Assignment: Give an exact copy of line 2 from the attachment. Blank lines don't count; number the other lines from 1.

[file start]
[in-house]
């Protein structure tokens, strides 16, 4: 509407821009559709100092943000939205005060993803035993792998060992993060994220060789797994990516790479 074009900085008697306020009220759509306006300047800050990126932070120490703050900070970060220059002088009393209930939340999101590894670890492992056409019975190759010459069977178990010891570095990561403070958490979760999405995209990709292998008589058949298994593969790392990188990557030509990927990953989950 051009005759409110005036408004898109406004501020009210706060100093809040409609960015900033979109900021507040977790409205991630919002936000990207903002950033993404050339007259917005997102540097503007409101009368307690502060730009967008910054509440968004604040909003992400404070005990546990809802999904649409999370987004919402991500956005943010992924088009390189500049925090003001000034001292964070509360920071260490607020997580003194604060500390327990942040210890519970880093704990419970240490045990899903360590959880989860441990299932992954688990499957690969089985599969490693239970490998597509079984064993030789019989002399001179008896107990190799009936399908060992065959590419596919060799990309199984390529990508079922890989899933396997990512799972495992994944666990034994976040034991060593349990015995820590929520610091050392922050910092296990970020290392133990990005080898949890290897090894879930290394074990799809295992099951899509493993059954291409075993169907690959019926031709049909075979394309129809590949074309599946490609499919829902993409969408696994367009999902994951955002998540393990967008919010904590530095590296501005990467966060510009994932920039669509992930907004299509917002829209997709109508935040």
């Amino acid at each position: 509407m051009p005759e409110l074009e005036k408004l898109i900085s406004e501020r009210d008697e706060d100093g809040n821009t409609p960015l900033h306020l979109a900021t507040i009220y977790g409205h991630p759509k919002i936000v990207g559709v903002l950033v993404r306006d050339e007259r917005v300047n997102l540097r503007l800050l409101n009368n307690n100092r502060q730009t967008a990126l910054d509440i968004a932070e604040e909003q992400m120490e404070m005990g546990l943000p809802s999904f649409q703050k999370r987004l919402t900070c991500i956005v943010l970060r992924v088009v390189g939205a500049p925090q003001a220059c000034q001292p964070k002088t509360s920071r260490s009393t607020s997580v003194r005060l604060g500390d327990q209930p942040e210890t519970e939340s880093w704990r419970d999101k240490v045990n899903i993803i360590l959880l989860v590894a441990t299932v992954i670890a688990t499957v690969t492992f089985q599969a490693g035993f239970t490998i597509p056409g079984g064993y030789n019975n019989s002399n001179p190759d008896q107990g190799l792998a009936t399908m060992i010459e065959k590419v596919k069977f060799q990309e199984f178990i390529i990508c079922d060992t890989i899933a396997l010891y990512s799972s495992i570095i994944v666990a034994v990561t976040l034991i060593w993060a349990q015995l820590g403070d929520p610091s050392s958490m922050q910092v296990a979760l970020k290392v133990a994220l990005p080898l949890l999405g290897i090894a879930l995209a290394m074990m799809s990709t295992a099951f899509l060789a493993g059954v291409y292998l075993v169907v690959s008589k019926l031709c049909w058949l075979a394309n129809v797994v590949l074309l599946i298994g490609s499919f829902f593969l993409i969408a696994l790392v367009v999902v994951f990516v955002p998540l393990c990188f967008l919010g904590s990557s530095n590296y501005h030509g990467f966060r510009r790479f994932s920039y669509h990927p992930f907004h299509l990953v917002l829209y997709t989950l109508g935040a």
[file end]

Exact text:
């Protein structure tokens, strides 16, 4: 509407821009559709100092943000939205005060993803035993792998060992993060994220060789797994990516790479 074009900085008697306020009220759509306006300047800050990126932070120490703050900070970060220059002088009393209930939340999101590894670890492992056409019975190759010459069977178990010891570095990561403070958490979760999405995209990709292998008589058949298994593969790392990188990557030509990927990953989950 051009005759409110005036408004898109406004501020009210706060100093809040409609960015900033979109900021507040977790409205991630919002936000990207903002950033993404050339007259917005997102540097503007409101009368307690502060730009967008910054509440968004604040909003992400404070005990546990809802999904649409999370987004919402991500956005943010992924088009390189500049925090003001000034001292964070509360920071260490607020997580003194604060500390327990942040210890519970880093704990419970240490045990899903360590959880989860441990299932992954688990499957690969089985599969490693239970490998597509079984064993030789019989002399001179008896107990190799009936399908060992065959590419596919060799990309199984390529990508079922890989899933396997990512799972495992994944666990034994976040034991060593349990015995820590929520610091050392922050910092296990970020290392133990990005080898949890290897090894879930290394074990799809295992099951899509493993059954291409075993169907690959019926031709049909075979394309129809590949074309599946490609499919829902993409969408696994367009999902994951955002998540393990967008919010904590530095590296501005990467966060510009994932920039669509992930907004299509917002829209997709109508935040």